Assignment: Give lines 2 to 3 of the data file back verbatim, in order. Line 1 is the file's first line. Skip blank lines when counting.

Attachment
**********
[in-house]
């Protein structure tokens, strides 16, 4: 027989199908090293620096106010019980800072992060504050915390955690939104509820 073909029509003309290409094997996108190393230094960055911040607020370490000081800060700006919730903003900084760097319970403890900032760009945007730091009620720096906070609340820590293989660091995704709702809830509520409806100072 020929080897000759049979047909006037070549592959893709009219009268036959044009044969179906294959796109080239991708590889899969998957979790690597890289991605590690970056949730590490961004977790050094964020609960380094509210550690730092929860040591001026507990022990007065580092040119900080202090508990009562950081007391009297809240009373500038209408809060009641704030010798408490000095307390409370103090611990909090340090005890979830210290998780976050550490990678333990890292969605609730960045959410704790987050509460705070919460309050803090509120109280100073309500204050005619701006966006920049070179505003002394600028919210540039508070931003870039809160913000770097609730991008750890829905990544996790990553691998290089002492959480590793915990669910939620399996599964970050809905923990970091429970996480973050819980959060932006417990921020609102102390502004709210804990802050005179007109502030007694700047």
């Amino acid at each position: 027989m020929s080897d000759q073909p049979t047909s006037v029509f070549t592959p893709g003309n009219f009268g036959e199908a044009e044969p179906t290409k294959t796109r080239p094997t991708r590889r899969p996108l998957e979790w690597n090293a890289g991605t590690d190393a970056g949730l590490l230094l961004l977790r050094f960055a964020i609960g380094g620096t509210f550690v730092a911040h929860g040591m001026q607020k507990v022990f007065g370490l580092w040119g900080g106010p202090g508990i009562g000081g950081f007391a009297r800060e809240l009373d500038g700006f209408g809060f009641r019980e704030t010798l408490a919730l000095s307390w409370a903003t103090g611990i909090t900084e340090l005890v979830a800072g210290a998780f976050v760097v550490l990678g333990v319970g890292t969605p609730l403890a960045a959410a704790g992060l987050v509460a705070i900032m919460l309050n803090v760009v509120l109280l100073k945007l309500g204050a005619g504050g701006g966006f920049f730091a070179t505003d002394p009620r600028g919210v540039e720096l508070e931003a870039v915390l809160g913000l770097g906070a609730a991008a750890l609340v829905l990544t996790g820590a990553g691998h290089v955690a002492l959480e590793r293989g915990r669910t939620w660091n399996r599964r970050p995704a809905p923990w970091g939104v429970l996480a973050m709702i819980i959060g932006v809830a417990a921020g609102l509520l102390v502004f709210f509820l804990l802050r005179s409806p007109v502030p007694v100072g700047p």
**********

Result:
């Protein structure tokens, strides 16, 4: 027989199908090293620096106010019980800072992060504050915390955690939104509820 073909029509003309290409094997996108190393230094960055911040607020370490000081800060700006919730903003900084760097319970403890900032760009945007730091009620720096906070609340820590293989660091995704709702809830509520409806100072 020929080897000759049979047909006037070549592959893709009219009268036959044009044969179906294959796109080239991708590889899969998957979790690597890289991605590690970056949730590490961004977790050094964020609960380094509210550690730092929860040591001026507990022990007065580092040119900080202090508990009562950081007391009297809240009373500038209408809060009641704030010798408490000095307390409370103090611990909090340090005890979830210290998780976050550490990678333990890292969605609730960045959410704790987050509460705070919460309050803090509120109280100073309500204050005619701006966006920049070179505003002394600028919210540039508070931003870039809160913000770097609730991008750890829905990544996790990553691998290089002492959480590793915990669910939620399996599964970050809905923990970091429970996480973050819980959060932006417990921020609102102390502004709210804990802050005179007109502030007694700047």
């Amino acid at each position: 027989m020929s080897d000759q073909p049979t047909s006037v029509f070549t592959p893709g003309n009219f009268g036959e199908a044009e044969p179906t290409k294959t796109r080239p094997t991708r590889r899969p996108l998957e979790w690597n090293a890289g991605t590690d190393a970056g949730l590490l230094l961004l977790r050094f960055a964020i609960g380094g620096t509210f550690v730092a911040h929860g040591m001026q607020k507990v022990f007065g370490l580092w040119g900080g106010p202090g508990i009562g000081g950081f007391a009297r800060e809240l009373d500038g700006f209408g809060f009641r019980e704030t010798l408490a919730l000095s307390w409370a903003t103090g611990i909090t900084e340090l005890v979830a800072g210290a998780f976050v760097v550490l990678g333990v319970g890292t969605p609730l403890a960045a959410a704790g992060l987050v509460a705070i900032m919460l309050n803090v760009v509120l109280l100073k945007l309500g204050a005619g504050g701006g966006f920049f730091a070179t505003d002394p009620r600028g919210v540039e720096l508070e931003a870039v915390l809160g913000l770097g906070a609730a991008a750890l609340v829905l990544t996790g820590a990553g691998h290089v955690a002492l959480e590793r293989g915990r669910t939620w660091n399996r599964r970050p995704a809905p923990w970091g939104v429970l996480a973050m709702i819980i959060g932006v809830a417990a921020g609102l509520l102390v502004f709210f509820l804990l802050r005179s409806p007109v502030p007694v100072g700047p």